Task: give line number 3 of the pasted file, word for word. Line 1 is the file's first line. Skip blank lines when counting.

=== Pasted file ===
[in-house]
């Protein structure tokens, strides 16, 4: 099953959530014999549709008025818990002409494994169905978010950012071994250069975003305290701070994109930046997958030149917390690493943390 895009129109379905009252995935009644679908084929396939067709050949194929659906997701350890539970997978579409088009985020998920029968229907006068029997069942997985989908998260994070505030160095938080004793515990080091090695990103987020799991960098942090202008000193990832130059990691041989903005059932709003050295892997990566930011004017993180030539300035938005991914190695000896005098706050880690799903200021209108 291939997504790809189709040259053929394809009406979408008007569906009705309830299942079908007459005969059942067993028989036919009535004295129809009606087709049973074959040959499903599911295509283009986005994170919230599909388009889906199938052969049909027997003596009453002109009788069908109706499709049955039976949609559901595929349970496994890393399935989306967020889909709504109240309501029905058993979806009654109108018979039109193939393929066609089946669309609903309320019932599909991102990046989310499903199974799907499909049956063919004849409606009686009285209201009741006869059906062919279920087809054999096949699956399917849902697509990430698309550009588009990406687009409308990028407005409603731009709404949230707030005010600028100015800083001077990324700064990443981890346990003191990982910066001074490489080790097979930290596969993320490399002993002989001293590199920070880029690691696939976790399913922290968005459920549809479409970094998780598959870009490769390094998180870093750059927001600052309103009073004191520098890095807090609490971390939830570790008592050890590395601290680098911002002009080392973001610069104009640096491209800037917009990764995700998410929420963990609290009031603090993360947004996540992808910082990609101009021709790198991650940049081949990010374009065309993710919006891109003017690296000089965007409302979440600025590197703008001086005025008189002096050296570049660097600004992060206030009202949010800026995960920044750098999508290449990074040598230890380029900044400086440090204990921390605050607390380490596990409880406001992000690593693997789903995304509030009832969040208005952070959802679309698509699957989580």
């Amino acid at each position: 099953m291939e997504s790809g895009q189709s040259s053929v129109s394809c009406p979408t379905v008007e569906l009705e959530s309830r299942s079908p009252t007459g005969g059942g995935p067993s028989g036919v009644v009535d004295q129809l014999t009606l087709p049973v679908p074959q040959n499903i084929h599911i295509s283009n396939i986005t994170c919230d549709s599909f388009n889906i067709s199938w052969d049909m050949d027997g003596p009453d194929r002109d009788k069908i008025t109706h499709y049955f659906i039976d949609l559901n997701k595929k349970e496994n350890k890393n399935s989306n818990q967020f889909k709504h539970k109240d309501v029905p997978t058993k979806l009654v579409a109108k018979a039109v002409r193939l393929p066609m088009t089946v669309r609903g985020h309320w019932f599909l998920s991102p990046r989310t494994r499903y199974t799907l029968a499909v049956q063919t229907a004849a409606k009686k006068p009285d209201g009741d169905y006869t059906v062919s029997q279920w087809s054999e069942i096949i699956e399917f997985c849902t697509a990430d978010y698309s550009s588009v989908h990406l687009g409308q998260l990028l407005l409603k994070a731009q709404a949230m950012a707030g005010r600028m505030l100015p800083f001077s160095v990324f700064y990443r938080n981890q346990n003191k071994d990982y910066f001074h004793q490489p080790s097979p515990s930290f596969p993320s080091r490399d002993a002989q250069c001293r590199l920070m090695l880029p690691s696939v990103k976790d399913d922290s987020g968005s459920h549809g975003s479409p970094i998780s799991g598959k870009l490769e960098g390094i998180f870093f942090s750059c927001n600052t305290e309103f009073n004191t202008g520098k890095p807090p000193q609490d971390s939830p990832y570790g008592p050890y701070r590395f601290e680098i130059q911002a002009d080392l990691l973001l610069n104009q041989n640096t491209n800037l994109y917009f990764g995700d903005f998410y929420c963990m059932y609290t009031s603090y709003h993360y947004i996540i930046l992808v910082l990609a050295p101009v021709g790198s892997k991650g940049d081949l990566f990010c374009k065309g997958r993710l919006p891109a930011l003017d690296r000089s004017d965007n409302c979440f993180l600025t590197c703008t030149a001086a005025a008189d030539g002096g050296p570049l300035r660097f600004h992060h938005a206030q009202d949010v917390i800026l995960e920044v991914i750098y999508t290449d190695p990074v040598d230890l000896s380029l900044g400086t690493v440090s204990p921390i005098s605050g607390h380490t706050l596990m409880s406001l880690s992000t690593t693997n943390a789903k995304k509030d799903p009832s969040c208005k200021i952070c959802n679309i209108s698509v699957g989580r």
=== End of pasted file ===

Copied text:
């Amino acid at each position: 099953m291939e997504s790809g895009q189709s040259s053929v129109s394809c009406p979408t379905v008007e569906l009705e959530s309830r299942s079908p009252t007459g005969g059942g995935p067993s028989g036919v009644v009535d004295q129809l014999t009606l087709p049973v679908p074959q040959n499903i084929h599911i295509s283009n396939i986005t994170c919230d549709s599909f388009n889906i067709s199938w052969d049909m050949d027997g003596p009453d194929r002109d009788k069908i008025t109706h499709y049955f659906i039976d949609l559901n997701k595929k349970e496994n350890k890393n399935s989306n818990q967020f889909k709504h539970k109240d309501v029905p997978t058993k979806l009654v579409a109108k018979a039109v002409r193939l393929p066609m088009t089946v669309r609903g985020h309320w019932f599909l998920s991102p990046r989310t494994r499903y199974t799907l029968a499909v049956q063919t229907a004849a409606k009686k006068p009285d209201g009741d169905y006869t059906v062919s029997q279920w087809s054999e069942i096949i699956e399917f997985c849902t697509a990430d978010y698309s550009s588009v989908h990406l687009g409308q998260l990028l407005l409603k994070a731009q709404a949230m950012a707030g005010r600028m505030l100015p800083f001077s160095v990324f700064y990443r938080n981890q346990n003191k071994d990982y910066f001074h004793q490489p080790s097979p515990s930290f596969p993320s080091r490399d002993a002989q250069c001293r590199l920070m090695l880029p690691s696939v990103k976790d399913d922290s987020g968005s459920h549809g975003s479409p970094i998780s799991g598959k870009l490769e960098g390094i998180f870093f942090s750059c927001n600052t305290e309103f009073n004191t202008g520098k890095p807090p000193q609490d971390s939830p990832y570790g008592p050890y701070r590395f601290e680098i130059q911002a002009d080392l990691l973001l610069n104009q041989n640096t491209n800037l994109y917009f990764g995700d903005f998410y929420c963990m059932y609290t009031s603090y709003h993360y947004i996540i930046l992808v910082l990609a050295p101009v021709g790198s892997k991650g940049d081949l990566f990010c374009k065309g997958r993710l919006p891109a930011l003017d690296r000089s004017d965007n409302c979440f993180l600025t590197c703008t030149a001086a005025a008189d030539g002096g050296p570049l300035r660097f600004h992060h938005a206030q009202d949010v917390i800026l995960e920044v991914i750098y999508t290449d190695p990074v040598d230890l000896s380029l900044g400086t690493v440090s204990p921390i005098s605050g607390h380490t706050l596990m409880s406001l880690s992000t690593t693997n943390a789903k995304k509030d799903p009832s969040c208005k200021i952070c959802n679309i209108s698509v699957g989580r």